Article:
Professor Susan H. Rodger (Professor of the Practice, Duke University), Katy Dickinson, and Jessica Dickinson Goodman collaborated on this project. They have never all met in the same place, but through the wonders of Skype they keep rolling on. Duke University is a project sponsor and Everwise was a project sponsor for the first and second edition; without them, this project would not have been possible. One of our daughter projects received encouragement and support from Symantec–thank you!
History of this project
This card deck is one part of a project that’s been going on for years and involved a number of passionate volunteers. It is associated with the “CRA-W and Anita Borg Institute Wikipedia Project – Writing Wikipedia Pages for Notable Women in Computing” work that Katy Dickinson, Professor Susan H. Rodger (Professor of the Practice, Duke University), and others have worked on for years. Learn more and get involved in that work here: bit.ly/NotableW
The idea for a card deck started during an annual camping trip in the high Sierras. Katy and Jessica (mother and daughter) were discussing Katy’s joint research poster with Susan. Jessica suggested a card deck to highlight 54 of the women as a way to help other technical women interact with the stories of leaders in the profession. They spent hours designing some prototypes, and when Susan saw and loved them, they decided this could be fun.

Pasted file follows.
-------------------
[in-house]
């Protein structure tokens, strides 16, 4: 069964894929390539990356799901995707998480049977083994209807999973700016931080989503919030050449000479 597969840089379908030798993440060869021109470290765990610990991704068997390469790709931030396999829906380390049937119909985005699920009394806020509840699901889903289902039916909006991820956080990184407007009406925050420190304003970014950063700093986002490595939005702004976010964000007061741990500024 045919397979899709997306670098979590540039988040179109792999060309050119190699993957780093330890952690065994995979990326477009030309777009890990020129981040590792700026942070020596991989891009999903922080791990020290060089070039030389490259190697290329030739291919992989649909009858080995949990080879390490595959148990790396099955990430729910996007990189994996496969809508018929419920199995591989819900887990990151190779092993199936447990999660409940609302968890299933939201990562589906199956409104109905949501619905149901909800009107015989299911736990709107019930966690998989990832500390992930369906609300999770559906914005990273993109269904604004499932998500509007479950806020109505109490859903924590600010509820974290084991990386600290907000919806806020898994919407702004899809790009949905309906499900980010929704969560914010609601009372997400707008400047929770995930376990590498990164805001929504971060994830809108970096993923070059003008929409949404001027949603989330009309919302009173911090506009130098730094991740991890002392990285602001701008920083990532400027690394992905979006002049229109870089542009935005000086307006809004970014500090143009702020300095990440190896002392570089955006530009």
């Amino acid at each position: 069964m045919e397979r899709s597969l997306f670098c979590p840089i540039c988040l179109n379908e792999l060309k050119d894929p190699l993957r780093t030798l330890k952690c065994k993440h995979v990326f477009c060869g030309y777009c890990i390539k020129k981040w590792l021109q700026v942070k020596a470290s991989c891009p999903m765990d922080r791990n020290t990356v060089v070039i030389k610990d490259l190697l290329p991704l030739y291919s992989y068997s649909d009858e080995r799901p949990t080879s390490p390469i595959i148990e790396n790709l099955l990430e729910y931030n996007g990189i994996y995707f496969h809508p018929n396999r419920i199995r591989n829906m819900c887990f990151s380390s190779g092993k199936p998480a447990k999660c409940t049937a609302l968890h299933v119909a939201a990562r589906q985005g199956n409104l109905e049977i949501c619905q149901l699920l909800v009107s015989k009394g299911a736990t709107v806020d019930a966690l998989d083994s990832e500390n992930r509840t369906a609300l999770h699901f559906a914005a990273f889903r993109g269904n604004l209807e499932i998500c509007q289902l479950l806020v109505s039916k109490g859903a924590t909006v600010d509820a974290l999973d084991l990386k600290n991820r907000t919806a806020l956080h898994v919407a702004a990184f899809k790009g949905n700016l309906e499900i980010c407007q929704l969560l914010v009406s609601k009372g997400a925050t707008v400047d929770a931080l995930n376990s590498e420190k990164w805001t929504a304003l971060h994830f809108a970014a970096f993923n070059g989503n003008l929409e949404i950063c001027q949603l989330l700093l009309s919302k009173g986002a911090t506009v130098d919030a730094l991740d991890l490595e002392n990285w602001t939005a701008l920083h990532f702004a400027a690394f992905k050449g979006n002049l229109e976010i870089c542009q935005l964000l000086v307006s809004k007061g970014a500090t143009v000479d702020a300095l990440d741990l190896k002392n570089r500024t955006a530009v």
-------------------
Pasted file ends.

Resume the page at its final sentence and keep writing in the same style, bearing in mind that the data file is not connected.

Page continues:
Katy wrote the text and tracked down the majority of the photos; Susan reached out for permissions, gave feedback on design, and helped curate the list; and Jessica combined all of the information into intuitively designed cards, handled the printing logistics, and product management.
What does “notable” mean?
Women in this card deck were selected after receiving multiple, high-level awards from more than one institution, such as being named an ACM Fellow, IEEE Fellow, and receiving the Turing Award. Our deck also seeks to portray the true diversity of women in computing both current and historical, showcasing professionals from a variety of nations, backgrounds, gender identities, orientations and abilities. There are a dozen or more different groupings of notable women we could have turned into this deck; you can make your own using the instructions at the bottom of this page.
Other ways to get involved
Go to bit.ly/NotableW to find information about other notable women in computing, then commit to writing or editing a Wikipedia page for a woman without one. Here you’ll find a list of 330+ incredible women, many of whom have little to no presence online. You can help fix that.
If you got a first edition deck at the Hopper Conference, send us a picture! We’d love to post it as an update (mention @JessiDG, @katy_dickinson or @shrodger). If you have a Ladies Who Tech poker night, send us a picture. We’d love to see our work in the wild.